Toronto is one of my favorite cities in the world, not because of traveling, but that it is probably the best city I’ve ever lived in. As a university student, I spent several years in Canada’s biggest city, and this came after many visits as a kid and teenager to see my grandma and other relatives there. Toronto is clean, safe, and prosperous, which makes it seem boring, but it’s also very diverse and multicultural. You can meet and interact with people from all over the world, whether it’s the Caribbean or Asia or the Middle East or Africa. Almost half of its population was born overseas, which is more than New York City or London. Anyways, since graduating from university and coming to Asia, I hadn’t been back to Toronto until last year.
While I saw some of my relatives and visited my grandmother’s grave (she passed away in my final year), I also spent time walking around downtown and checking out some sights. It was a strange feeling playing tourist in a place you’ve lived in for years but it was also pleasant. The time went by fast even though I spent five full days in total there as I balanced family visits and travel.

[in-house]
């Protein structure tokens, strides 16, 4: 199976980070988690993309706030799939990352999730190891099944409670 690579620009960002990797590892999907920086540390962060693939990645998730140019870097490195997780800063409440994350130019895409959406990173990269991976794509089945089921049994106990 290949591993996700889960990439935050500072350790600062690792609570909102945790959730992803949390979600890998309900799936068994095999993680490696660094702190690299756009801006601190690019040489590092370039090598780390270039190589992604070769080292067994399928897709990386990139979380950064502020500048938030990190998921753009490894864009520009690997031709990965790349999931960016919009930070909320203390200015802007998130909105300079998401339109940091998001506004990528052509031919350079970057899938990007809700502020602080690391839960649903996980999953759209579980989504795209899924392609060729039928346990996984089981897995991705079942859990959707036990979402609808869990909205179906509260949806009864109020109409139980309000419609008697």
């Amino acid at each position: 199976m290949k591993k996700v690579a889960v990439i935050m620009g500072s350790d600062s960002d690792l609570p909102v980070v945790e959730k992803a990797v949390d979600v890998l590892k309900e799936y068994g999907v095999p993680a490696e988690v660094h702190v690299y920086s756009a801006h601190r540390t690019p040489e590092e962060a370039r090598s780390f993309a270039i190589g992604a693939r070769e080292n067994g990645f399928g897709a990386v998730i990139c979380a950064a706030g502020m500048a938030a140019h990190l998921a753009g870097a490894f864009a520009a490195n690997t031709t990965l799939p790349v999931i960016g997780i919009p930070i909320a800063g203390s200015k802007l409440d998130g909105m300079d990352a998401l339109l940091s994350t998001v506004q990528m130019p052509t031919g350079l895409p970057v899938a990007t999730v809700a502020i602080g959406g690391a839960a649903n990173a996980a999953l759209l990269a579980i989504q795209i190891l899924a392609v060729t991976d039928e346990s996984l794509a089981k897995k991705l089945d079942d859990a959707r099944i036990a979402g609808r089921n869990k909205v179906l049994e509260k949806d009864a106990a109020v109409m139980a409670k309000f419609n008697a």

Toronto was as pleasant as before, but it seemed to have gotten more upscale and has more shiny buildings and skyscrapers. It even has a new, fast train between its Pearson airport and downtown that is just as modern and convenient as any airport train in Asia. Of course, its subway system is still rather modest (trains were newer but the lines were the same and the new card system was a bit inefficient), but as they say, some things never change.
The CN Tower was the world’s tallest structure and tower up until 2007 and 2009, respectively. Having been
up the CN Tower several times when I was younger, I didn’t bother to this time
Ripley’s Aquarium, next to the CN Tower, did not exist when I was in Toronto.
Union Station, Toronto’s main train station and airport train terminus, and the CN Tower
Royal Ontario Museum and its “Crystal” front extension
The ROM was just as fascinating as when I last visited, sometime in the early 2000s!
Nathan Phillip’s Square, featuring the two curved buildings of City Hall
Ryerson University’s Student Learning Centre stands out on Yonge Street (Toronto’s main downtown street
but which actually runs 56 km from Toronto to Lake Simcoe)
Another shot of Union Station and the CN Tower at night
Eaton Centre, iconic downtown shopping centre
Massey Hall, one of Toronto’s most well-known arts performance venues, which was built in 1894